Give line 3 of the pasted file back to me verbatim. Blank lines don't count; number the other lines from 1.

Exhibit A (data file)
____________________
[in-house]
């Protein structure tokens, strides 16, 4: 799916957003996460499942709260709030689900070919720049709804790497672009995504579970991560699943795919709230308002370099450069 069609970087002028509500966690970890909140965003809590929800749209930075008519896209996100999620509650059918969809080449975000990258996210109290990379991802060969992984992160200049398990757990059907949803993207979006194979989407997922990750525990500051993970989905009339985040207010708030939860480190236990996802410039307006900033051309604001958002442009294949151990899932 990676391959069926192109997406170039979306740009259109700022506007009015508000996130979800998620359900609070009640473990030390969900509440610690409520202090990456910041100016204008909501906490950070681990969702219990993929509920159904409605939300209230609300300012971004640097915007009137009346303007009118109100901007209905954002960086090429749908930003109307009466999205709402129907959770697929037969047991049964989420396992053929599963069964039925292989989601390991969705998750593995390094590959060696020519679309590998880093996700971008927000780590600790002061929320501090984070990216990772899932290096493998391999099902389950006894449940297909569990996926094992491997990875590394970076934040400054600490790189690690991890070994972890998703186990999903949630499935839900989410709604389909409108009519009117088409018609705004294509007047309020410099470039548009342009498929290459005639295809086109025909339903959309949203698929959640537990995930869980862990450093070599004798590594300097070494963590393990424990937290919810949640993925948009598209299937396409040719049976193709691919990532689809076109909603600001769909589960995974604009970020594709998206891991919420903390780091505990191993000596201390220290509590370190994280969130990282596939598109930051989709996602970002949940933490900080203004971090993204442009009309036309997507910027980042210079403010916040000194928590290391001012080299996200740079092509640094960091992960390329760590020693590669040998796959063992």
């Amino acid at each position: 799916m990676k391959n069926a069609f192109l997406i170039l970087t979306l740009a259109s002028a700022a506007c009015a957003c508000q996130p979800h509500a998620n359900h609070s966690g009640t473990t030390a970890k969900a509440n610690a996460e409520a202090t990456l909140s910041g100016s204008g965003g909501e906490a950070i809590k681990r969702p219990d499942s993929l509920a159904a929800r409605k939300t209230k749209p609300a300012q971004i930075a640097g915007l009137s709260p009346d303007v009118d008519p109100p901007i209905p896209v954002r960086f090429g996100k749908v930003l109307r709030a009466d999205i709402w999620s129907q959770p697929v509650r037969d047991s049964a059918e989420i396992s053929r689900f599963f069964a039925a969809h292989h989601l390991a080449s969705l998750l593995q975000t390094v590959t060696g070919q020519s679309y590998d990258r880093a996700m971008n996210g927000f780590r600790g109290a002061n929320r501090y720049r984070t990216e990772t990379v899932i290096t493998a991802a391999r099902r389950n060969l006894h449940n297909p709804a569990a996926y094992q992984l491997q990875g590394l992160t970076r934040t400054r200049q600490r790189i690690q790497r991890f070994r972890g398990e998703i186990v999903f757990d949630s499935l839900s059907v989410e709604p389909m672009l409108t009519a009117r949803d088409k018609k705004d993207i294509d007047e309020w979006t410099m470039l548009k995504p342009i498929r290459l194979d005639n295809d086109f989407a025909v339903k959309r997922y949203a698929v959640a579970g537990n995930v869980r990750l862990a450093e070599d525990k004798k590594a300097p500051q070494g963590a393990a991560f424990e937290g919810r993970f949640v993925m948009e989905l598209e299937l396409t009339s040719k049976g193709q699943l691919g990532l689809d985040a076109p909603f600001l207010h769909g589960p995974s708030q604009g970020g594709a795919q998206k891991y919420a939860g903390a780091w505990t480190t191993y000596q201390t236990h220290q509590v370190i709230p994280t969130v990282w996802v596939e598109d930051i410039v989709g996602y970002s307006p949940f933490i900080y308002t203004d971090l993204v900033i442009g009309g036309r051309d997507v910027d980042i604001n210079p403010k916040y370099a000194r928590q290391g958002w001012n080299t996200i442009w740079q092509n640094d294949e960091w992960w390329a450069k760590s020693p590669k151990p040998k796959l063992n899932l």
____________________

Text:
């Amino acid at each position: 799916m990676k391959n069926a069609f192109l997406i170039l970087t979306l740009a259109s002028a700022a506007c009015a957003c508000q996130p979800h509500a998620n359900h609070s966690g009640t473990t030390a970890k969900a509440n610690a996460e409520a202090t990456l909140s910041g100016s204008g965003g909501e906490a950070i809590k681990r969702p219990d499942s993929l509920a159904a929800r409605k939300t209230k749209p609300a300012q971004i930075a640097g915007l009137s709260p009346d303007v009118d008519p109100p901007i209905p896209v954002r960086f090429g996100k749908v930003l109307r709030a009466d999205i709402w999620s129907q959770p697929v509650r037969d047991s049964a059918e989420i396992s053929r689900f599963f069964a039925a969809h292989h989601l390991a080449s969705l998750l593995q975000t390094v590959t060696g070919q020519s679309y590998d990258r880093a996700m971008n996210g927000f780590r600790g109290a002061n929320r501090y720049r984070t990216e990772t990379v899932i290096t493998a991802a391999r099902r389950n060969l006894h449940n297909p709804a569990a996926y094992q992984l491997q990875g590394l992160t970076r934040t400054r200049q600490r790189i690690q790497r991890f070994r972890g398990e998703i186990v999903f757990d949630s499935l839900s059907v989410e709604p389909m672009l409108t009519a009117r949803d088409k018609k705004d993207i294509d007047e309020w979006t410099m470039l548009k995504p342009i498929r290459l194979d005639n295809d086109f989407a025909v339903k959309r997922y949203a698929v959640a579970g537990n995930v869980r990750l862990a450093e070599d525990k004798k590594a300097p500051q070494g963590a393990a991560f424990e937290g919810r993970f949640v993925m948009e989905l598209e299937l396409t009339s040719k049976g193709q699943l691919g990532l689809d985040a076109p909603f600001l207010h769909g589960p995974s708030q604009g970020g594709a795919q998206k891991y919420a939860g903390a780091w505990t480190t191993y000596q201390t236990h220290q509590v370190i709230p994280t969130v990282w996802v596939e598109d930051i410039v989709g996602y970002s307006p949940f933490i900080y308002t203004d971090l993204v900033i442009g009309g036309r051309d997507v910027d980042i604001n210079p403010k916040y370099a000194r928590q290391g958002w001012n080299t996200i442009w740079q092509n640094d294949e960091w992960w390329a450069k760590s020693p590669k151990p040998k796959l063992n899932l």